Change to the Cloud

It is tempting to just tell people to move their business onto the Cloud. But Brevity is the embodiment of untruth. Sure, move your business onto the Cloud, you’ll be better off; but the point is that you’ll be better off for making changes, and that you’ll quickly be out of date if you don’t. Some general advice consultants may charge you a fee for telling you to move to the Cloud; the questions and services you should demand of them concerns how to move and what needs to change. You’re not just storing it all in a different place, you’re moving up to the next business standard.

There are consultants who get paid whether their advice is right or wrong, or at least don’t suffer much if their client makes a mistake. This is different to a group that has invested in the cloud technology and is accountable for the decisions. There is a lot to be said for signing on with the vendors who built the software and continue to manage it. These groups want the customer and they want their system to work. It would make sense for them to optimize their software and structures to accommodate their clients, or to advise their clients how to alter their operation so as to best use the latest systems. An independent source will not have this communication channel between supplier and user, neglecting a potential means of keeping operations at their best. An independent advisor might be good for advising which vendor best suits their needs, but a little net searching should yield the same information. Impartiality is needed for finding the most suitable vendor, but as this is a new area the impartiality is already there; we shouldn’t have too many preconceived notions if we remember how new this all is. But we should bear in mind that these decisions for cloud operations can make or break a company in record time, and changing plans after the initial decision may be difficult.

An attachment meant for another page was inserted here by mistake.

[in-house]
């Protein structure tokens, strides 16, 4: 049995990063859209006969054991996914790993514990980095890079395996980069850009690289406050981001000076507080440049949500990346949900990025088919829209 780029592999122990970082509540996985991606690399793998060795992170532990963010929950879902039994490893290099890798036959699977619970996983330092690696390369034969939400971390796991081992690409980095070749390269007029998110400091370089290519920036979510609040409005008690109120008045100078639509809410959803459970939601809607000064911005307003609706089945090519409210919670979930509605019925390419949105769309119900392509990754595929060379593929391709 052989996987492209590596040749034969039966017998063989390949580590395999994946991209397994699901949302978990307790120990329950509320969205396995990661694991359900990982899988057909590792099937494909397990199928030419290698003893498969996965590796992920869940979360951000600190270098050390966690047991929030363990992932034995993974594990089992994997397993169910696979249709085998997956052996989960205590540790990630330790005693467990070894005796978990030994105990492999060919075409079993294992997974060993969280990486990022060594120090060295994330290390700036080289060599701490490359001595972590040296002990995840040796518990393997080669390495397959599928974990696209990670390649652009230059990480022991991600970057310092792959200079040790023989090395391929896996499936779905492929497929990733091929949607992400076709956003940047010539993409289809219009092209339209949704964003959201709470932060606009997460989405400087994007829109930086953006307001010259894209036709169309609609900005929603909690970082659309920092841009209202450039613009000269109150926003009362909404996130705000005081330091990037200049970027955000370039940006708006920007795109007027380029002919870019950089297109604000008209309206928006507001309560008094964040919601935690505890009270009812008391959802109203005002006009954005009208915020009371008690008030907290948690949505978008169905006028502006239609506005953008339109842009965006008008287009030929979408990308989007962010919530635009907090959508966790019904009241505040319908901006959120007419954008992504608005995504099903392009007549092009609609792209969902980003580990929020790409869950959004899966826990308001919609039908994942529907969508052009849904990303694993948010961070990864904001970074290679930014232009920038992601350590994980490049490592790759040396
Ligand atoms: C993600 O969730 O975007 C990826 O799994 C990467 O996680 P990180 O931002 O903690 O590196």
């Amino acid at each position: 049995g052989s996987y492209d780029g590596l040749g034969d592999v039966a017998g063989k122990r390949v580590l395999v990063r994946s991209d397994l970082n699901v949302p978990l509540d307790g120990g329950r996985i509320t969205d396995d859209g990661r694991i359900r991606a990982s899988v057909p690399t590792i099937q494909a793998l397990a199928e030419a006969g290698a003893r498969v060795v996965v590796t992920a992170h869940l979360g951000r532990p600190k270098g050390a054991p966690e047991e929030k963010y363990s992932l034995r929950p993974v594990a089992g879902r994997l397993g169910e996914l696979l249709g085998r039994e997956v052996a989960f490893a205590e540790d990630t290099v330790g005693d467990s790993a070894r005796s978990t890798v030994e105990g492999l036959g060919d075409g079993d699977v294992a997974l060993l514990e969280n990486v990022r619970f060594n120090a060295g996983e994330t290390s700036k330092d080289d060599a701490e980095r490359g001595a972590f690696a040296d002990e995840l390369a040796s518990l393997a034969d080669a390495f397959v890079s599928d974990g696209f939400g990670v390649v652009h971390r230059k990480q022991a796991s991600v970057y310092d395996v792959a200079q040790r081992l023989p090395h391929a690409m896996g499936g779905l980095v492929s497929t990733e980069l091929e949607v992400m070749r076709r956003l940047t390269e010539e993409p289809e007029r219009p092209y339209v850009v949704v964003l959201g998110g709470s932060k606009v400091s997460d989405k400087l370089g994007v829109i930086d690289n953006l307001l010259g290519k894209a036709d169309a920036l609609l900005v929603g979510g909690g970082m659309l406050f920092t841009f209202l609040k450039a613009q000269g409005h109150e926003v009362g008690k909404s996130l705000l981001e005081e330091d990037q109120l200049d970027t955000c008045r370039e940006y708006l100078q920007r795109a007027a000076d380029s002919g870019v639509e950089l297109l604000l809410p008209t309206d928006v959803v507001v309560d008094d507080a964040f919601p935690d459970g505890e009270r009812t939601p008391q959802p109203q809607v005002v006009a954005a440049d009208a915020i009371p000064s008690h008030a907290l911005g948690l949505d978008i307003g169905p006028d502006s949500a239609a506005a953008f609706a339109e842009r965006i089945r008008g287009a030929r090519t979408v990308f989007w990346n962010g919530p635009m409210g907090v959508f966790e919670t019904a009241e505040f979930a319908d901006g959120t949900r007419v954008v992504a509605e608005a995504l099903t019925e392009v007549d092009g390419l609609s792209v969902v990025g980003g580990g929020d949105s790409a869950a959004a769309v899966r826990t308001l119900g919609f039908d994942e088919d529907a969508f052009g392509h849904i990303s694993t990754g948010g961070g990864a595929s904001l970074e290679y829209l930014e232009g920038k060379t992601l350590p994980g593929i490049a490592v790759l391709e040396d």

Moving to the Cloud is a turning point for a company. Think of it as upgrading and not just changing location.

Cloud Myths

Backups aren’t necessary? Of course backups are necessary. Ignore at your own peril. Sometimes the service will do this automatically; it would make sense if the backup were at a different location so both copies were never lost together. For my money, I backup everything somewhere else, just to be certain.

Scalability is taken care of? Not always; but it seems better on Cloud. You need only pay for the space you use, and unlike buying your own storage space you need not worry too much about underestimating the space you need. But applications on Cloud may not have unlimited data capacity, or only interface with other application up to a certain point. As with other situations in the past you may need to change to a different database system if you expand past a certain point. It should be easy to scale up shear computing and storage power, but applications upon the platform may have their own limits; the same limits they had on any other storage mediums.

Everything is fast? Like time on the net, you are there with a lot of other users. The net is slow on some days, fine on others. Nobody is keeping up posted on why it fluctuates, but the amount of traffic has to be a factor. Lots of people use Cloud, so we’re sharing space with a lot of others. Not difficult to see how this slows things down.

Cloud means Public Cloud? Not really. Public clouds are bigger, and receive more media coverage, but there are more private Clouds that work for just one company. Hybrid Clouds also exist. Companies have multiple options.

Cloud has a uniform approach to everybody? Not really. Different companies use it in different ways, set up their system differently …etc. On the positive this mean you can set things up in a way that best suits you and your company, you’re not forced into some generic system. On the downside, somebody has to figure out what that best system is; you are forced to specialize, but can take advantage of it.